This paper reports an experimental and numerical study of the development and coupling of aerodynamic flows and heat transfer within a model ribbed internal cooling passage to provide insight into the development of secondary flows. Static instrumentation was installed at the end of a long smooth passage and used to measure local flow features in a series of experiments where ribs were incrementally added upstream. This improves test turnaround time and allows higher-resolution heat transfer coefficient distributions to be captured, using a hybrid transient liquid crystal technique. A composite heat transfer coefficient distribution for a 12-rib-pitch passage is reported: notably the behaviour is dominated by the development of the secondary flow in the passage throughout. Both the aerodynamic and heat transfer test data were compared to numerical simulations developed using a commercial computational fluid dynamics solver. By conducting a number of simulations it was possible to interrogate the validity of the underlying assumptions of the experimental strategy; their validity is discussed. The results capture the developing size and strength of the vortical structures in secondary flow. The local flow field was shown to be strongly coupled to the enhancement of heat transfer coefficient. Comparison of the experimental and numerical data generally shows excellent agreement in the level of heat transfer coefficient predicted, though the numerical simulations fail to capture some local enhancement on both the ribbed and smooth surfaces. Where this was the case, the coupled flow and heat transfer measurements were able to identify missing velocity field characteristics.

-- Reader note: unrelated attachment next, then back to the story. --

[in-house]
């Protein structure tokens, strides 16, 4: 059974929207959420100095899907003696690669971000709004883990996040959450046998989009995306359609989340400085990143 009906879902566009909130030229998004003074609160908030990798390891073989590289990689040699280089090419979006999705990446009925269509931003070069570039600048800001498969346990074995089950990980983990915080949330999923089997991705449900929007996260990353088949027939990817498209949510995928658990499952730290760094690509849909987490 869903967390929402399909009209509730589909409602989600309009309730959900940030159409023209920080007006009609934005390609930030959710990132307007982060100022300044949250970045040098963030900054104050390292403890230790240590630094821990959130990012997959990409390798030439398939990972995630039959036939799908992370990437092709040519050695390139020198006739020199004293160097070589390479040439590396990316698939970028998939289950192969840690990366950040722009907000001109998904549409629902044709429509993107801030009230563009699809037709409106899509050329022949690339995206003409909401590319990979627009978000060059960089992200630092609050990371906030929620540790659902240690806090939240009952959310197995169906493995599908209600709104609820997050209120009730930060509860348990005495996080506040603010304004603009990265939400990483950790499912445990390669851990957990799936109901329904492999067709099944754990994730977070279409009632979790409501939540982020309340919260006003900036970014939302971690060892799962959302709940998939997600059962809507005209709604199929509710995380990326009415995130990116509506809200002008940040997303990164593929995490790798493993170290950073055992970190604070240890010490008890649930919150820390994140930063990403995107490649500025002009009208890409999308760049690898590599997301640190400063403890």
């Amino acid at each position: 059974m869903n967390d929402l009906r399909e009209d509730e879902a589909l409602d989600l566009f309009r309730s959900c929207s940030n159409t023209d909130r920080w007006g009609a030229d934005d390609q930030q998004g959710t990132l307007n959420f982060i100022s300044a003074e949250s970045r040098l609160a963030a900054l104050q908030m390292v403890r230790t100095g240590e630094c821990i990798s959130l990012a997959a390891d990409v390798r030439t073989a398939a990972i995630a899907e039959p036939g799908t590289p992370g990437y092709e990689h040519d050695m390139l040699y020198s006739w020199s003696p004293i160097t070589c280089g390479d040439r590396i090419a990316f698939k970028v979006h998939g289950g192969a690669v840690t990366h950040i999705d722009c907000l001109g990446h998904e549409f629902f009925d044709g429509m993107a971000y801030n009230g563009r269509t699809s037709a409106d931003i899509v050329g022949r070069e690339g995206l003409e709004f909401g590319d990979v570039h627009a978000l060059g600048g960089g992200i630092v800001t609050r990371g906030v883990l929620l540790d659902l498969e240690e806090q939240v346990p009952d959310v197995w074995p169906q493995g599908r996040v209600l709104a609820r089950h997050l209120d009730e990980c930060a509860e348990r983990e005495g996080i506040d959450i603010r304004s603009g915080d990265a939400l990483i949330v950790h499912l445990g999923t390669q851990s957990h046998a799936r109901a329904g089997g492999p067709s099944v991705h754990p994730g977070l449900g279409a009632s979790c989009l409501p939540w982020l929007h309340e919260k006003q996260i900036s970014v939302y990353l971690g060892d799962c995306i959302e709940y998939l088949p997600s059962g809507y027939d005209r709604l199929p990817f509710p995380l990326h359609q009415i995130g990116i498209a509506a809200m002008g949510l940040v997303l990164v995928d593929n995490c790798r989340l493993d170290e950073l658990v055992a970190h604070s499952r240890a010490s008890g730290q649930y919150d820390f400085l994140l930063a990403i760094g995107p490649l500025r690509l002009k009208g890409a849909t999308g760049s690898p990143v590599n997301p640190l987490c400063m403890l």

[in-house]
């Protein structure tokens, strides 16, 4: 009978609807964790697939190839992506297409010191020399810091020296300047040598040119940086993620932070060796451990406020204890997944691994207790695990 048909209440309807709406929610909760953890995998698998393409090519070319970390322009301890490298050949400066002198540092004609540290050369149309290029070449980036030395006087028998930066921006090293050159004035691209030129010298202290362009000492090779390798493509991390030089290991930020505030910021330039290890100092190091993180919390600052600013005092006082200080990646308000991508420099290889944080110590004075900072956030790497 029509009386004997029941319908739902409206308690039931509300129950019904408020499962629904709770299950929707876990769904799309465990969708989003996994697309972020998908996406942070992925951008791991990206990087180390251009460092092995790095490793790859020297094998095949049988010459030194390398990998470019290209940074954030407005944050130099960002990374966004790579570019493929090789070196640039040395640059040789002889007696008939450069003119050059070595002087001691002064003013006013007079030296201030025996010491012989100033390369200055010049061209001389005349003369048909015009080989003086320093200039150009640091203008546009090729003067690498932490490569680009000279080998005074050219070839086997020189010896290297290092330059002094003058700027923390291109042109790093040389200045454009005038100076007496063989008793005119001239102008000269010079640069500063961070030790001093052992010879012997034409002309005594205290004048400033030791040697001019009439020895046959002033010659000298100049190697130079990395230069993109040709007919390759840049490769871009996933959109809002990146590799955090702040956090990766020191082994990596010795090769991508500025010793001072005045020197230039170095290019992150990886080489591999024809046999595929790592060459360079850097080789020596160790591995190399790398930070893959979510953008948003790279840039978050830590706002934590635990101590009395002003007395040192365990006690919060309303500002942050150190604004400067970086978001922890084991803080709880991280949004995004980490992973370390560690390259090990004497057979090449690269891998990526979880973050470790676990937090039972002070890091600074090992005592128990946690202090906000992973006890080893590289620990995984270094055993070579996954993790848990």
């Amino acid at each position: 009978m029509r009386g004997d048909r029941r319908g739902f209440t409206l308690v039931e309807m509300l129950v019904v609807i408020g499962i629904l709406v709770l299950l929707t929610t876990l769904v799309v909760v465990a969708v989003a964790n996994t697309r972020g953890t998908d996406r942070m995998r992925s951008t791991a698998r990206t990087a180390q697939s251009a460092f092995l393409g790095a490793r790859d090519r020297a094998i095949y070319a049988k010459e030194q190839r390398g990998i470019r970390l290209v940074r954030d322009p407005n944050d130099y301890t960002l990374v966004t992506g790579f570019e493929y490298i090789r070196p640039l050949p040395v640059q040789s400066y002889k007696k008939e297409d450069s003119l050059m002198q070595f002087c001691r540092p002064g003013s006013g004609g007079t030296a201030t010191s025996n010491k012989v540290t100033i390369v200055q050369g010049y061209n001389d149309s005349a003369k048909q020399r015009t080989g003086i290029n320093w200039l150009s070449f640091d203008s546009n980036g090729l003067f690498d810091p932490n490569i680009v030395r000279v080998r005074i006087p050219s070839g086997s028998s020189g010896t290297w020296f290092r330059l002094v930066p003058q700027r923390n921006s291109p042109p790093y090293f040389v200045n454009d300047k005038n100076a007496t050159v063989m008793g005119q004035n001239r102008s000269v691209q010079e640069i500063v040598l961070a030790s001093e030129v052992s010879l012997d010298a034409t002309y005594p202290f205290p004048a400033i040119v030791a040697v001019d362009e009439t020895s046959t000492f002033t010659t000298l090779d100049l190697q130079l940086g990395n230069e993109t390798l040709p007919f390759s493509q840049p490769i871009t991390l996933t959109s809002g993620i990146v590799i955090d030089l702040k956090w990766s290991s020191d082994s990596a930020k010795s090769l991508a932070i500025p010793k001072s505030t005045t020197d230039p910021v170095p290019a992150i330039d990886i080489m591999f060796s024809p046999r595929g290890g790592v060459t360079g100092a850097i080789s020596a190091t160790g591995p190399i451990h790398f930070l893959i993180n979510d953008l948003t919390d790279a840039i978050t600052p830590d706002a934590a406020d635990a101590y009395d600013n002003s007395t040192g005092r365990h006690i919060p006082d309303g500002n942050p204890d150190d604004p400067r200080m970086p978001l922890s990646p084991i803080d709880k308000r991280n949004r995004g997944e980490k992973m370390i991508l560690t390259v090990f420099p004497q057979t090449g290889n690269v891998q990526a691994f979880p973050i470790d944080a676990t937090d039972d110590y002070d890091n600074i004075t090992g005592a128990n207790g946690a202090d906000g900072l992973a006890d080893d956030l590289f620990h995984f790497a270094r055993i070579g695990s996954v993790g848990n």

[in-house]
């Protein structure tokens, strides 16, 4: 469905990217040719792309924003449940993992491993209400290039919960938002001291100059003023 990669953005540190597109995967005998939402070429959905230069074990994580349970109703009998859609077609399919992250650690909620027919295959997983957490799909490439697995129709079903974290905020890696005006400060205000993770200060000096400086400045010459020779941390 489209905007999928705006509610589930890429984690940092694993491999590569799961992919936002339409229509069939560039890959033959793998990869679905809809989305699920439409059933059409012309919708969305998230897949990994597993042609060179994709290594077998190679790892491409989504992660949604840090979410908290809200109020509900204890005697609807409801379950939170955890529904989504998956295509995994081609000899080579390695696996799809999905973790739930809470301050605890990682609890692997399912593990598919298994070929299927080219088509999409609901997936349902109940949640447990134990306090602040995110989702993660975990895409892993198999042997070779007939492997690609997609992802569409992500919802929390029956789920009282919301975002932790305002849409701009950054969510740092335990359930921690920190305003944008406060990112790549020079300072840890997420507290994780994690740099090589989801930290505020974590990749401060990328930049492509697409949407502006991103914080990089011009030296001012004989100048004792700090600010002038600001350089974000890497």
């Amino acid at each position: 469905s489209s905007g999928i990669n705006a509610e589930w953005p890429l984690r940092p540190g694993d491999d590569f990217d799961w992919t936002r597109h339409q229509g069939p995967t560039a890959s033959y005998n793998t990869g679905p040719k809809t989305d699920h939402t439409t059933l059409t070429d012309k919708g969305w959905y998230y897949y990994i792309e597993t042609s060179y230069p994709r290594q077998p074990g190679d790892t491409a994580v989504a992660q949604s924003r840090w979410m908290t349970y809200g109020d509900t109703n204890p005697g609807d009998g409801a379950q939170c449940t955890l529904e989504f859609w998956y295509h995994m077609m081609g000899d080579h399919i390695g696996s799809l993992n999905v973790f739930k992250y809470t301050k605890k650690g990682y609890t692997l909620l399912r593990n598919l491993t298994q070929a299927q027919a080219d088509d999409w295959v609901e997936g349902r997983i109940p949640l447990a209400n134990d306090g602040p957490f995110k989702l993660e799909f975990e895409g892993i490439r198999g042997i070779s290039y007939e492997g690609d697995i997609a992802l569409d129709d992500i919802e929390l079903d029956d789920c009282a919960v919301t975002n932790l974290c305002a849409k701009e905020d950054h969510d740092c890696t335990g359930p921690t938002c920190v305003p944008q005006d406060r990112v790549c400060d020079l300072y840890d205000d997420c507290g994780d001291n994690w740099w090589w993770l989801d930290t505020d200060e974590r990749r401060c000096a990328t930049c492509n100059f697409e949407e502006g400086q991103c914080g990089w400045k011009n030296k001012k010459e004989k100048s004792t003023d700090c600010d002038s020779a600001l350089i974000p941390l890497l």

Experiments in Fluids – Springer Journals
Published: Dec 19, 2016
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